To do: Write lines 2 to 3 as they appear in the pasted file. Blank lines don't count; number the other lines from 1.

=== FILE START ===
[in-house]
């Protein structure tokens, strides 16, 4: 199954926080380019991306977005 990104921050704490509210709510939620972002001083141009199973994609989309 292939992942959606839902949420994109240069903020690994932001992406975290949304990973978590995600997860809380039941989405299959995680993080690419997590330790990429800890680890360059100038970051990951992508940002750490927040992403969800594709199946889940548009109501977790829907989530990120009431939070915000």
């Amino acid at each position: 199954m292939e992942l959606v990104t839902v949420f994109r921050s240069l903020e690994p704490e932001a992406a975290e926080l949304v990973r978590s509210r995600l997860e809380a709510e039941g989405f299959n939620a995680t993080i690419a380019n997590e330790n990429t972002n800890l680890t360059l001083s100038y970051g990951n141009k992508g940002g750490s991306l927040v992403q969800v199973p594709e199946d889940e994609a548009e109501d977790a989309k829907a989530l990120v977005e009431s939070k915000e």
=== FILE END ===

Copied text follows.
């Protein structure tokens, strides 16, 4: 199954926080380019991306977005 990104921050704490509210709510939620972002001083141009199973994609989309 292939992942959606839902949420994109240069903020690994932001992406975290949304990973978590995600997860809380039941989405299959995680993080690419997590330790990429800890680890360059100038970051990951992508940002750490927040992403969800594709199946889940548009109501977790829907989530990120009431939070915000």
């Amino acid at each position: 199954m292939e992942l959606v990104t839902v949420f994109r921050s240069l903020e690994p704490e932001a992406a975290e926080l949304v990973r978590s509210r995600l997860e809380a709510e039941g989405f299959n939620a995680t993080i690419a380019n997590e330790n990429t972002n800890l680890t360059l001083s100038y970051g990951n141009k992508g940002g750490s991306l927040v992403q969800v199973p594709e199946d889940e994609a548009e109501d977790a989309k829907a989530l990120v977005e009431s939070k915000e």